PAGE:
When your outboard motor's tilt and trim control becomes sluggish or "mushy" in its movements, like a newborn, it may need to be "burped" to remove air entrained in the hydraulic oil. The air has to have a place to escape from the system--one function of the hydraulic reservoir--and a bit of hydraulic oil is lost to the pressures of the process. Even so, the change in your tilt/trim control's performance will be noticeable and welcome.
Things you need
Plastic catchment buckets
Use an adjustable wrench to loosen the hydraulic lines to the pump/hydraulic motor. Set a plastic bucket beneath each loosened line as a catchment for leaking oil. Open the hydraulic fluid reservoir by removing the cap on top of the reservoir.
Operate the trim/tilt control several times. Oil will leak from the loosened lines into the catchment buckets. Re-tighten the loosened hydraulic lines.
Add hydraulic oil to the hydraulic reservoir until the oil reaches the bottom of the filler opening. Leave the reservoir open.
Operate the trim/tilt control several more times. Make sure that no more hydraulic oil has leaked from the lines you loosened, then re-tightened. Check the level of the oil in the reservoir.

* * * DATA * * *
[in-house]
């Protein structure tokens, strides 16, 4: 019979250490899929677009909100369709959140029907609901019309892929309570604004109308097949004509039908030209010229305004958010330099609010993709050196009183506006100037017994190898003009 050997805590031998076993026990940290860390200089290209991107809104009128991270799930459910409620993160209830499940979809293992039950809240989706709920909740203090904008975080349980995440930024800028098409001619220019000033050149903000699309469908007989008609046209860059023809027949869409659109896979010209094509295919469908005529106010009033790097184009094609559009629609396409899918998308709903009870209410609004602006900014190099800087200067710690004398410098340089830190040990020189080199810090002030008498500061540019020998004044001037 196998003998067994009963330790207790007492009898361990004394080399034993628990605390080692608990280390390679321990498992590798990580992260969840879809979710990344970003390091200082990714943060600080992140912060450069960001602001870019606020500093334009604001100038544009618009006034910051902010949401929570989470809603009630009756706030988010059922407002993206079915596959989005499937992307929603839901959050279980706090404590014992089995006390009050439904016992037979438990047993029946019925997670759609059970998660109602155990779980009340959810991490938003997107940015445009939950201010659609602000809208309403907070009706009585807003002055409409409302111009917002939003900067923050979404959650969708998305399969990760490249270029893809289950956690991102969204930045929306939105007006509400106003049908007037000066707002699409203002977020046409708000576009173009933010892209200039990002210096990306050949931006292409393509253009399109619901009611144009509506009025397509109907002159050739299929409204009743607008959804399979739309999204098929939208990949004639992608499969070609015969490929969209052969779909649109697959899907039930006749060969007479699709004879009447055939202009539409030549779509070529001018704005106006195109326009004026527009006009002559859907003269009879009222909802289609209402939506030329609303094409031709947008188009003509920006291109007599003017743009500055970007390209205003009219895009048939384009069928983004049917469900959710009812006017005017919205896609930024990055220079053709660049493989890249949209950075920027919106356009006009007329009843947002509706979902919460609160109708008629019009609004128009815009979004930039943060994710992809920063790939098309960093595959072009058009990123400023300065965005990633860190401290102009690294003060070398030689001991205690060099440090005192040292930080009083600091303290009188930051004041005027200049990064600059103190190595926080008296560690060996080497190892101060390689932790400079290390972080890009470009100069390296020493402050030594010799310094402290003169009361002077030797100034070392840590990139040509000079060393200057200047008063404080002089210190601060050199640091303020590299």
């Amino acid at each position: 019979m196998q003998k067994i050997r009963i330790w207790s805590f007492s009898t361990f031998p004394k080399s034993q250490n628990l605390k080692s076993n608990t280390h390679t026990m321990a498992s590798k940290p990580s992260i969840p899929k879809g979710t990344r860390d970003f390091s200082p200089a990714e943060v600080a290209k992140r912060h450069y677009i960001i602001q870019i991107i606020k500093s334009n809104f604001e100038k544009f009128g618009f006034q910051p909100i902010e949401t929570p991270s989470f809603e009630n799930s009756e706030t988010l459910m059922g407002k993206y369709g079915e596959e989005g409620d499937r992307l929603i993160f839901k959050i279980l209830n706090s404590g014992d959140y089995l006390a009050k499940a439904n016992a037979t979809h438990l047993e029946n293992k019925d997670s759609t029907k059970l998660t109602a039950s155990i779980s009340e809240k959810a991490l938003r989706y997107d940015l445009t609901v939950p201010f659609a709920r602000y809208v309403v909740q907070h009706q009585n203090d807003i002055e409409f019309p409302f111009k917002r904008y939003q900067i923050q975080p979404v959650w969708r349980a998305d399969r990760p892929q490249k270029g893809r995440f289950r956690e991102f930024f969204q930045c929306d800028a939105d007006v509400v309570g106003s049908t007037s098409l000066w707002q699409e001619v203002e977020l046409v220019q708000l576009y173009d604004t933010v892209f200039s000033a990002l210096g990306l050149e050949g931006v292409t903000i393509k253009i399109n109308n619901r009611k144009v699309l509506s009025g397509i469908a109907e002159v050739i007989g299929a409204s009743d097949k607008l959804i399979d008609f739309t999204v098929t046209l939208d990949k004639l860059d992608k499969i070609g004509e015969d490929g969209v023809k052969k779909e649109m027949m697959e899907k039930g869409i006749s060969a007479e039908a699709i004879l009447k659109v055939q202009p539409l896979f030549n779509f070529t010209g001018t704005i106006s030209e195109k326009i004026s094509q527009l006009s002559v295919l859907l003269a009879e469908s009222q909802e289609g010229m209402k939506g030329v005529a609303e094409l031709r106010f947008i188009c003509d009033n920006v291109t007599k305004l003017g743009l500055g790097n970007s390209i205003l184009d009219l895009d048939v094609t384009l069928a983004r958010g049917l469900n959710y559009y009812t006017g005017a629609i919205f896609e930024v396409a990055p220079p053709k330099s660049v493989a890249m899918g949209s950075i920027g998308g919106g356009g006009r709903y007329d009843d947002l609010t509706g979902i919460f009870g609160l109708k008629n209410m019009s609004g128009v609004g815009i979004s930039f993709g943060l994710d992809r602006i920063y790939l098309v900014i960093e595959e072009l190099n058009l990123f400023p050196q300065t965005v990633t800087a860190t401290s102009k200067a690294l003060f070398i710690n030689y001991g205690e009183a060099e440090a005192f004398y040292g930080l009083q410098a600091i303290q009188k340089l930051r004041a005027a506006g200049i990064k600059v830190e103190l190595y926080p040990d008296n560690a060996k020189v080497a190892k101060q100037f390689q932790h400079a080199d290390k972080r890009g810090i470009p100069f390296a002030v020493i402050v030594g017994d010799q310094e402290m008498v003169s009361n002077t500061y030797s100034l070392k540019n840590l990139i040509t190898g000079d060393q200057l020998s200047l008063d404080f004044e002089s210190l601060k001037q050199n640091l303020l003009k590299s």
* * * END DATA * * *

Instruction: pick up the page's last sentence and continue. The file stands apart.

Add oil to the hydraulic reservoir if needed. Continue operating the trim/tilt control and adding oil after each tilt operation, until the oil level remains at the bottom of the filler opening. Return the cap to the hydraulic reservoir and tighten hand tight.
- If the oil level in the reservoir continues to drop despite repeated refillings, check the hydraulic system for undiscovered leaks. Dispose of waste hydraulic oil in accordance with local directives.
Tips and Warnings
- If the oil level in the reservoir continues to drop despite repeated refillings, check the hydraulic system for undiscovered leaks.
- Dispose of waste hydraulic oil in accordance with local directives.
Things you need
- Adjustable wrench
- Plastic catchment buckets
- Hydraulic oil